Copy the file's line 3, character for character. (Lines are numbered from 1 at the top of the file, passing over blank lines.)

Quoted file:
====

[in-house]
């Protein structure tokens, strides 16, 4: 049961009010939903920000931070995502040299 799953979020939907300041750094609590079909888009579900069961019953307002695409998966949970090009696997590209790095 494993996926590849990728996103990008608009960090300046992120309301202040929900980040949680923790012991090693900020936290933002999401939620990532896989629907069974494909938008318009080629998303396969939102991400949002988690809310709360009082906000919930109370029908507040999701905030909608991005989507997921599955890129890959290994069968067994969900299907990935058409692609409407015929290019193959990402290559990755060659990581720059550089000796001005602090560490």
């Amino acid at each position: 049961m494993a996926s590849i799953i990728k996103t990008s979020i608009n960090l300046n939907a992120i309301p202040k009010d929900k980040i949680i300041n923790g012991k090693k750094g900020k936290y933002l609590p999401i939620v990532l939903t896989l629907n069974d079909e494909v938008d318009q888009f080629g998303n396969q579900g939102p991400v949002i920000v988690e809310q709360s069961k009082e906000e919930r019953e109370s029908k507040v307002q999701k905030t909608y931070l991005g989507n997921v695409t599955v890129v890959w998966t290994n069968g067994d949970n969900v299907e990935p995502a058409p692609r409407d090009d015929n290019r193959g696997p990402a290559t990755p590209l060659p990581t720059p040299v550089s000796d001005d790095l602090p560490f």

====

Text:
């Amino acid at each position: 049961m494993a996926s590849i799953i990728k996103t990008s979020i608009n960090l300046n939907a992120i309301p202040k009010d929900k980040i949680i300041n923790g012991k090693k750094g900020k936290y933002l609590p999401i939620v990532l939903t896989l629907n069974d079909e494909v938008d318009q888009f080629g998303n396969q579900g939102p991400v949002i920000v988690e809310q709360s069961k009082e906000e919930r019953e109370s029908k507040v307002q999701k905030t909608y931070l991005g989507n997921v695409t599955v890129v890959w998966t290994n069968g067994d949970n969900v299907e990935p995502a058409p692609r409407d090009d015929n290019r193959g696997p990402a290559t990755p590209l060659p990581t720059p040299v550089s000796d001005d790095l602090p560490f």